(CNN)A conversation between a federal judge and a lawyer for one of the Oath Keepers charged with seditious conspiracy ended in a screaming match on Wednesday, when the lawyer suggested she would argue at trial that her client deleted evidence after the riot because he was directed to by another lawyer.
Juli Haller, who represents Oath Keeper Kelly Meggs, told US District Judge Amit Mehta that she was exploring whether to argue that the Oath Keepers general counsel, Kellye SoRelle, instructed Meggs to delete text messages from his phone after the riot.
Meggs has since been charged with tampering with documents for the alleged act and has pleaded not guilty.
“How is it today, 10 days before trial, I’m first being told you might advance an advice-of-counsel-defense,” Mehta shouted at Haller.
The argument is indicative of the many legal issues that have yet to be resolved before the five leaders of the far-right Oath Keepers militia group head to trial later this month — the first seditious conspiracy trial stemming from January 6.
The trial will be a major test of DOJ’s decision to prosecute the rarely used charge, and the unsettled legal disagreements could implicate how they chose to present their case.
Haller said that she only learned of the allegation after SoRelle, who was federally charged two weeks ago, testified to a grand jury in June. Her testimony has not previously been reported.
SoRelle faces charges including obstruction of an official proceeding and obstructing justice by telling others to delete information from their phones. She has pleaded not guilty.
Mehta said that the allegation itself SoRelle suggested others should delete messages was not new. “I read it in the newspaper months ago,” Mehta shouted at Haller, adding “I’m not buying it” and that “it was in the indictment.”
“Which indictment? The first, second, sixth,” Haller shouted over Mehta. The two continued to cut each other off, Haller alleging that it was new information and Mehta rejecting her arguments. Prosecutors shook their heads fiercely.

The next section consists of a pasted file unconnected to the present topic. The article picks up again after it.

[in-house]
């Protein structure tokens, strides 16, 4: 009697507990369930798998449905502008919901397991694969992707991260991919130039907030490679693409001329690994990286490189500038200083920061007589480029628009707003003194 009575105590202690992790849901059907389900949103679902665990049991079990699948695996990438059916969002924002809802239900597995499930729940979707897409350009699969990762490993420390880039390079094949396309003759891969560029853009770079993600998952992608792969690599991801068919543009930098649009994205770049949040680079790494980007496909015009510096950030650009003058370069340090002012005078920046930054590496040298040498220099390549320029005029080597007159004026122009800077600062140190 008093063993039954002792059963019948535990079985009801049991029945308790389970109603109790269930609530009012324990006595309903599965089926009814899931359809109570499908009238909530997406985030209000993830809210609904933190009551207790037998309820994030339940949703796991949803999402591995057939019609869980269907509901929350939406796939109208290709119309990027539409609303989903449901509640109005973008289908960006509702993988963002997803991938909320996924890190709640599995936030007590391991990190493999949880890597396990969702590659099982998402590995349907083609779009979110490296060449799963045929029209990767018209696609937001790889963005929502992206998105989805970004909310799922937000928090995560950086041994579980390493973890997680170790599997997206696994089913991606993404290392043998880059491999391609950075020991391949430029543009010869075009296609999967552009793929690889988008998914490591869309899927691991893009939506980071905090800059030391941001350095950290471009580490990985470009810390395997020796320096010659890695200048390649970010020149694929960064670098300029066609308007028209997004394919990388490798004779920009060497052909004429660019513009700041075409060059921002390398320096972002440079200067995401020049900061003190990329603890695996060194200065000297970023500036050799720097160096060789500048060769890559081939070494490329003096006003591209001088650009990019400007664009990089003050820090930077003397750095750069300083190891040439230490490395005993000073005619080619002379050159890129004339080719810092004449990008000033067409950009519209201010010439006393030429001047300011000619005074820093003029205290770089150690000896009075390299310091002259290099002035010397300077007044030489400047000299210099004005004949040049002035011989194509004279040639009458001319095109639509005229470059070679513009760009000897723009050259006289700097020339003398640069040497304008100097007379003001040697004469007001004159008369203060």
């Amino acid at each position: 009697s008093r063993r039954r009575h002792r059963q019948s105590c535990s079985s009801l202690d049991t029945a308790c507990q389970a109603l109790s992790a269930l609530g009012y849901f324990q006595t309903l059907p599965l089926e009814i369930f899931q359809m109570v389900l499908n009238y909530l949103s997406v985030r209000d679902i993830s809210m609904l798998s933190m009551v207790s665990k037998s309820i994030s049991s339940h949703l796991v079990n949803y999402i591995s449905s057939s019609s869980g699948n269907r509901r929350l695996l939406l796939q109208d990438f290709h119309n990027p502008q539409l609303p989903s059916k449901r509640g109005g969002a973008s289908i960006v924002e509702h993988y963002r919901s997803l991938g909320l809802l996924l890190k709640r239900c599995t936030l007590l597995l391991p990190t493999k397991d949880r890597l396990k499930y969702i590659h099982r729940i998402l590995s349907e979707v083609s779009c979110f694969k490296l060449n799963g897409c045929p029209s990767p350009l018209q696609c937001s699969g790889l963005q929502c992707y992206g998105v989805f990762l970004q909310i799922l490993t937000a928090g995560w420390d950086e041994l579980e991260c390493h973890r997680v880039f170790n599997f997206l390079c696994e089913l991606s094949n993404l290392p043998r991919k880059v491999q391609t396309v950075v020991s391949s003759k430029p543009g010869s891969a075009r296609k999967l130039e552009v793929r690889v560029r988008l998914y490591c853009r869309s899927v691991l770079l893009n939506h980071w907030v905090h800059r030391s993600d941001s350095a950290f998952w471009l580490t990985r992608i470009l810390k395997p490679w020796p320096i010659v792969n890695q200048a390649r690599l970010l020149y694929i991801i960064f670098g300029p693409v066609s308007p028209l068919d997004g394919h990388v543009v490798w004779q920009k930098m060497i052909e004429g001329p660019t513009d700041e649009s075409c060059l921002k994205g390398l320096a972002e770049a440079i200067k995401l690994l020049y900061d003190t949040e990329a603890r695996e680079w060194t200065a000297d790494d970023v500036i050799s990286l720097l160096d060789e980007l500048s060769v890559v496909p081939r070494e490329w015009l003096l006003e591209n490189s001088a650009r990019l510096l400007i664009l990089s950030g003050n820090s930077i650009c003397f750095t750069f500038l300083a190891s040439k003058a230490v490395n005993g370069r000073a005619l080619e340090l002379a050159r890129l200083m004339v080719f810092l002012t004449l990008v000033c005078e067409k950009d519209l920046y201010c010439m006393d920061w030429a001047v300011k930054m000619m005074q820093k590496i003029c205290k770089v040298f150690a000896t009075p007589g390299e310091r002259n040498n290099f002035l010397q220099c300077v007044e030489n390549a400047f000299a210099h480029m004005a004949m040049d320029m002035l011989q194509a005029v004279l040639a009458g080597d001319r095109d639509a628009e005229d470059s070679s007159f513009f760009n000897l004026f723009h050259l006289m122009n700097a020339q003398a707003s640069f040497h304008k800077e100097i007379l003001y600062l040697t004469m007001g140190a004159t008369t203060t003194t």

Mehta eventually told Haller to sit down, but she did not. Another lawyer suggested a break in the hearing, to which Mehta shouted “no.”
On Thursday morning, Mehta ordered that “Any defendant who intends to assert an advice-of-counsel defense … shall make such disclosure to the government by September 21, 2022.”
Special master request
Mehta rejected another last-minute effort to delay the trial during the hearing as well, including a request from Oath Keepers leader Stewart Rhodes to appoint a “special master” to assist with “manage discovery” in the case.
The request came from Rhodes’ attorney Edward Tarpley, who joined the case just last week during a tumultuous hearing in which Rhodes tried to fire his existing two lawyers.
Mehta rejected the request in court Thursday, chastising Tarpley for asking for the special master for “no apparent reason,” calling the request “mystifying” and questioning whether Tarpley was acting in “good faith.”
“I can’t imagine where the idea came from,” Mehta said.
This story has been updated with additional details.